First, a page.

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  • Get Ready To Feel the Impact of Blockchain’s Marketing Disruption



    To say that digital marketing will benefit from blockchain is an understatement. Digital marketing needs blockchain to course-correct its conflicting relationship between platforms, brands, advertisers and consumers. And blockchain’s underlying infrastructure technologies need digital marketing to unlock use cases with mainstream accessibility.

    While the attention is currently on DeFi (decentralized finance) as the mainstream gateway for cryptocurrency, digital marketing is a less hyped, but arguably even more influential opportunity for speeding up adoption. The digital marketing industry is currently valued at $340 billion — up from $290 billion the previous year. It’s a profitable industry, but the profits have largely been pocketed by centralized intermediaries that essentially exploit user data to target advertising. Such practices could not be more at odds with changing consumer attitudes towards privacy and ownership of personal data. As increasing numbers of decentralized alternatives emerge onto the market (and given digital marketing’s numerous b2b, b2c and even c2c use cases for blockchain and crypto, they will continue to do so) it is only a matter of time before many of the MarTech and AdTech practices of today become redundant, replaced by blockchain alternatives that reach deep into consumer markets. To put it in perspective there were already more than 219 blockchain marketing companies on record by 2019.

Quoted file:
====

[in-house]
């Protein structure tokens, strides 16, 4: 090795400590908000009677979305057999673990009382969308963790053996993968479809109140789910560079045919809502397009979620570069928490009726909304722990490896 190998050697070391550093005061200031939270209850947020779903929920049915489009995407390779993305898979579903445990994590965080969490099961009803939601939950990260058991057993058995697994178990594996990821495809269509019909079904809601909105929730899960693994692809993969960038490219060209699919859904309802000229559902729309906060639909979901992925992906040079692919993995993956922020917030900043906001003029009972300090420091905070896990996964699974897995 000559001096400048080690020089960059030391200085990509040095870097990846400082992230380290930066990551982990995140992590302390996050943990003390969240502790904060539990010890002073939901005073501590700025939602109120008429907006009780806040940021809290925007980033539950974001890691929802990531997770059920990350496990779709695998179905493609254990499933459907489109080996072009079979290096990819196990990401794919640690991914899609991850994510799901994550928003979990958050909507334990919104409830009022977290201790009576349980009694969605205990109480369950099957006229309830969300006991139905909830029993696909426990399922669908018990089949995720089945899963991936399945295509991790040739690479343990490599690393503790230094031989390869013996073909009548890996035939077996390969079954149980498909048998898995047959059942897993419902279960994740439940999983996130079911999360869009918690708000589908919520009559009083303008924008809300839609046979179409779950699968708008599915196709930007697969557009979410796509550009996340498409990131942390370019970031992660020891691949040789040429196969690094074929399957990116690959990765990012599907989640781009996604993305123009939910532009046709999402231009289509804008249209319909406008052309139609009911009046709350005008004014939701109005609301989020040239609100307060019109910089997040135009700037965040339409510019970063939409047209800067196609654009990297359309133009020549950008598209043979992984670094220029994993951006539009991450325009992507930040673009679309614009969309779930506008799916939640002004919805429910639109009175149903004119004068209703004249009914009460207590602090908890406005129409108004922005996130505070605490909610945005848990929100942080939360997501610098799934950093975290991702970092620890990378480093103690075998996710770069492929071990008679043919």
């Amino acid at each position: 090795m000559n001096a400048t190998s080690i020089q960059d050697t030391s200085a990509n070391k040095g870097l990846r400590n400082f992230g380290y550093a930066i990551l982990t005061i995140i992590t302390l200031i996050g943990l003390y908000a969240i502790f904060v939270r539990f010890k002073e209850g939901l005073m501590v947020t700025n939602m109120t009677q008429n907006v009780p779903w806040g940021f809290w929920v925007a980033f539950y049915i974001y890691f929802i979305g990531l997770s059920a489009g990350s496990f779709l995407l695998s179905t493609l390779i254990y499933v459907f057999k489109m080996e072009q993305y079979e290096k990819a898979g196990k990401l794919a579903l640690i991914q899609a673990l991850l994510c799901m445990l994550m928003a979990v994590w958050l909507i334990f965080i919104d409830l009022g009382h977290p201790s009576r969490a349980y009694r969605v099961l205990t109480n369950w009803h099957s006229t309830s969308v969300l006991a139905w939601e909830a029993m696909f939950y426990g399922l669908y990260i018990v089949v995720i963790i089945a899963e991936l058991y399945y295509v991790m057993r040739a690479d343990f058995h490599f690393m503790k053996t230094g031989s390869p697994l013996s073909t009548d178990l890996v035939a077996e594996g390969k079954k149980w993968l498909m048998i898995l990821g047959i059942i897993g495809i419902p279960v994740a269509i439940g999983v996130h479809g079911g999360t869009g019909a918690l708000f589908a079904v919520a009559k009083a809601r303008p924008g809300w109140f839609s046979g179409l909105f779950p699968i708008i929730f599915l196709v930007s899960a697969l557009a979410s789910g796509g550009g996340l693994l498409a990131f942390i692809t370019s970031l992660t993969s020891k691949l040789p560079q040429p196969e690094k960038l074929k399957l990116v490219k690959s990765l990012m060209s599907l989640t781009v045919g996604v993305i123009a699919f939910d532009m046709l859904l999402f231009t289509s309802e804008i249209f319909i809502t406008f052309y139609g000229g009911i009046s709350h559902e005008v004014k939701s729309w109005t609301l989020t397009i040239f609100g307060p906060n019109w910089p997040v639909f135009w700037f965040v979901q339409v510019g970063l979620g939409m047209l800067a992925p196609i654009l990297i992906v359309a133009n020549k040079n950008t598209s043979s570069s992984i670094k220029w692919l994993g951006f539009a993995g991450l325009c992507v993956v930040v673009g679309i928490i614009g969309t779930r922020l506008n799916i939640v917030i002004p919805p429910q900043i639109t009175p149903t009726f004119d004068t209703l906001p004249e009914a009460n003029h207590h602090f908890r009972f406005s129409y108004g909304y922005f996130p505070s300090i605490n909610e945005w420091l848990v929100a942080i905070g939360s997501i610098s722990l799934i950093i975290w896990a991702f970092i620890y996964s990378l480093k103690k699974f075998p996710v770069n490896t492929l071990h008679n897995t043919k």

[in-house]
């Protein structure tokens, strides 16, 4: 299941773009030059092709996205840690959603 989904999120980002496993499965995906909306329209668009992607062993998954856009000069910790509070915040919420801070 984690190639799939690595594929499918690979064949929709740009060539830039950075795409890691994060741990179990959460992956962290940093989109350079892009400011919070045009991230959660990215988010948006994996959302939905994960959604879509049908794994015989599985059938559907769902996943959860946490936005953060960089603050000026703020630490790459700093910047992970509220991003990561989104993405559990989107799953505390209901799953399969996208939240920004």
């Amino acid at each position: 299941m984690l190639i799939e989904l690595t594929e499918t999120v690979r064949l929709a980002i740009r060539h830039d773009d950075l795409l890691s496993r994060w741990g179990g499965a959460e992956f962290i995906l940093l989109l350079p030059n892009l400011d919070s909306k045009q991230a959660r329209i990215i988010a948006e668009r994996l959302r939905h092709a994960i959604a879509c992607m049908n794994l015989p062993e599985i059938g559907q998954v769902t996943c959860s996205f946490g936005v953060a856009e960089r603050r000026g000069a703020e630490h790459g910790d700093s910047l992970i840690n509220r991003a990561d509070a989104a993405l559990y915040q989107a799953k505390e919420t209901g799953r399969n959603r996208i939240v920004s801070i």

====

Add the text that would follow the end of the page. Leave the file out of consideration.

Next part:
These projects and DApps are being developed for integration without any prior need to understand blockchain or crypto and they are reaching across mass media, social networks and ecommerce platforms. Such projects enable consensual and more accurate customer profiling, prevent click-fraud, deliver clearer conversion data, and provide greater transparency and accountability over brand promises and values. Arguably the most important opportunity for blockchain to course-correct digital marketing, however, is the transfer of data ownership to the individual.

    Control of Data Ownership
    We all know that centralized intermediaries, such as Google and Facebook own, collect, store and monetize untold volumes of personal data with no transparency over what is actually being collected and sold, or to whom. We know that they know all the sites we visit, the links we click, the comments we leave and that they resell this to the highest bidder. It’s an agreement based on blind faith and no one has any control over whether that data is resold to political parties, insurance companies, or elsewhere

    With decentralized alternatives this can’t happen — the data never leaves people’s devices and the individual owners have the sovereignty and the security to choose which personal attributes (their age, country, gender and so on) they wish to share or not. Better yet, they themselves, rather than any intermediary, can choose whether they actually want to sell their personal data to companies for analysis or marketing purposes, and the companies can pay an access fee for the privilege.

    One example is blockchain-based web browser Brave, which blocks ads and tracking software and enables users to earn BAT (Basic Attention Tokens) by choosing to view adverts that they control. Viewers can then contribute the tokens to support content creators, meaning the creators can earn back the revenues lost to ad blocking. With an estimated 27 percent of the US population using ad blockers this provides a more mutual content monetization model that’s accessible to all creators and publishers.